Year of entry: 2022
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Course unit details:
Analytical Chemistry and Laboratory Techniques
|Unit level||FHEQ level 7 – master's degree or fourth year of an integrated master's degree|
|Teaching period(s)||Full year|
|Offered by||Department of Chemistry|
|Available as a free choice unit?||No|
Molecular spectroscopy, chromatography and mass spectrometry are fundamental to chemical analysis and are important tools in determining the outcome of chemical reactions. In this module, principles and applications of some of the most common techniques will be presented. The primary objective of the module is to present an integrated, coherent discussion of chemical identification using chromatography and a combination of spectra, and to practice this in a modern synthetic chemical laboratory environment working under relevant COSHH and risk assessment protocols.
The unit aims to:
- Explore aspects of the theory of molecular spectroscopy, mass spectrometry and chromatography, as applied in analytical chemistry labs to small molecules.
- Practice the interpretation of spectra and chromatograms, and to integrate data from multiple methods to identify unknown molecules.
- Practice multispectral interpretation in a supportive, workshop setting in order to develop analytical chemistry skills for practical labs and projects.
- Undertake laboratory preparation of some organic and organometallic systems, including multi-step synthesis, anhydrous techniques and analyse the outcome of these experiments by relevant spectroscopic methods.
On successful completion of the course students should be able to:
Knowledge and Understanding
- Describe the physical processes employed in chromatography, in terms of adsorption, desorption, the van Deemter A,B and C terms, sample injection, gas flow, liquid flow and eluate detection
- Discuss the nature of chromatographic columns, including normal and reverse phases, and outline procedures for choosing columns and solvent systems
- Identify the main components of commercial GC and HPLC instrumentation, and describe the coupling of mass spectrometric detection to GC and LC methods
- Explain the toxic risk of low concentrations of trace elements
- Identify the advantages and disadvantages of argon plasmas as an optical emission and mass spectrometry source
- Discuss the main sources of signal interference in ICP-OES and ICP-MS and their minimisation
- Describe the basic operating principles of a mass spectrometer and interpret simple mass spectra (parent ions, major fragments) for small molecules
- Describe the basis of Raman scattering and its use as a spectroscopic tool
- Interpret simple pure-compound infrared and Raman spectra on the basis of group modes and fingerprint spectra, and correlate these with other spectroscopic data
- Explain the physical principles of NMR measurements
- Explain the appearance and structure of one- and two-dimensional NMR spectra
- Interpret simple NMR spectra of pure compounds
- Apply 1D and 2D NMR methods to determine molecular structure
- Interpret given sets of multispectral data in a systematic fashion
- Connect theory and practice to find appropriate methods, to collect data and make choices about the appropriate manipulation of that data.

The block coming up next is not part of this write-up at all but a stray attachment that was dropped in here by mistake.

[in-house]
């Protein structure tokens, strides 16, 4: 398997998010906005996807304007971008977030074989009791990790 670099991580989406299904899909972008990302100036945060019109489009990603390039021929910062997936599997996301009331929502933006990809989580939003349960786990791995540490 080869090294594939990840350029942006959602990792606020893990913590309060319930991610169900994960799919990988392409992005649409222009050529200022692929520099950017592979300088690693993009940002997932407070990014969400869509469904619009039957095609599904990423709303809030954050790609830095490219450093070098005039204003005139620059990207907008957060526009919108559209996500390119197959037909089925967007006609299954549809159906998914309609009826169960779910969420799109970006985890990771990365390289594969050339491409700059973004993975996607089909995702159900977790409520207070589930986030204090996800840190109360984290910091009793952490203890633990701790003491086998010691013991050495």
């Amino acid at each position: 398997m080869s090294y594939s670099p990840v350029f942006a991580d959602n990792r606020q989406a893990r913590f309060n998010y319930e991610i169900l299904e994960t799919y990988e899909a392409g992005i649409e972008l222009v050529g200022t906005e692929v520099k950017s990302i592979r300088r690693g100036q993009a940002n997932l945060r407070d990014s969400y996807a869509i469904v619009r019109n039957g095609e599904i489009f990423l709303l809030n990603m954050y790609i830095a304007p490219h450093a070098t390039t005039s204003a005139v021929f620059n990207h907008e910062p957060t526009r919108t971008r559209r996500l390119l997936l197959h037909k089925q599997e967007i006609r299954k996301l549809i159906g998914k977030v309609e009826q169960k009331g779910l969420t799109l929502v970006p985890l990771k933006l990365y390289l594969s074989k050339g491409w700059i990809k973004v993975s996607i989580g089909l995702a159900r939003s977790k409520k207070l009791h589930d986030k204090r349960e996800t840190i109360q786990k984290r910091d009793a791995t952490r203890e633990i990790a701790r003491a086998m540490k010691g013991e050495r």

- Undertake independent safety assessments of experiments, and carry out practical work efficiently and professionally.
- Be capable of interpreting and manipulating analytical data from multiple sources and using it to draw conclusions.
- Be able to critically analyse outcomes, research and contextualise your findings and report to a high technical standard.
- Apply relevant analytical methods to identify and characterise molecules
- Perform calculations and data analysis to derive qualitative and quantitative information about molecules
Transferable skills and personal qualities
- Accessing and using databases of spectral information
- Systematic approaches to problem-solving using a range of data sources
- Working in small groups
- Planning experiments
- Time management
- Reporting Skills
- Analytical Skills
|Practical skills assessment||20%|
Oral and written feedback will be given through workshops, tutorials and laboratory write-up feedback. There will also be formative self-assessment exercises on Blackboard, and using software packages (WINTORG and TORGANAL) on the university computer clusters. One experimental write-up is used for formative feedback only.
Feedback on the exam performance will also be provided in line with Departmental policy.
The following textbooks are recommended reading and reference materials.
General (including MS and Chromatography)
- D. C. Harris, Quantitative Chemical Analysis, 8th or 9th Edn., W. H. Freeman, 2010 or 2015.
- D. L. Andrews, Encyclopaedia of Applied Spectroscopy, Wiley, 2009.
- D. H. Williams, I. Fleming, Spectroscopic Methods in Organic Chemistry, 6th Edn., McGraw-Hill, 2007.
- T. D. W. Claridge, High-Resolution NMR Techniques in Organic Chemistry, 2nd Edn., Elsevier, 2016.
- P.J. Hore, Nuclear Magnetic Resonance (Oxford Chemistry Primer Series), 2nd Edn., Oxford University Press, 2015.
- J. W. Akitt, B. E. Mann, NMR and Chemistry: An introduction to modern NMR spectroscopy, 4th Edn., CRC Press, 2000.
- C. E. Housecroft and A. G. Sharp, Inorganic Chemistry, 4th edition.
|Scheduled activity hours|
|Assessment written exam||2|
|Practical classes & workshops||2|
|Independent study hours|
|Alan Brisdon||Unit coordinator|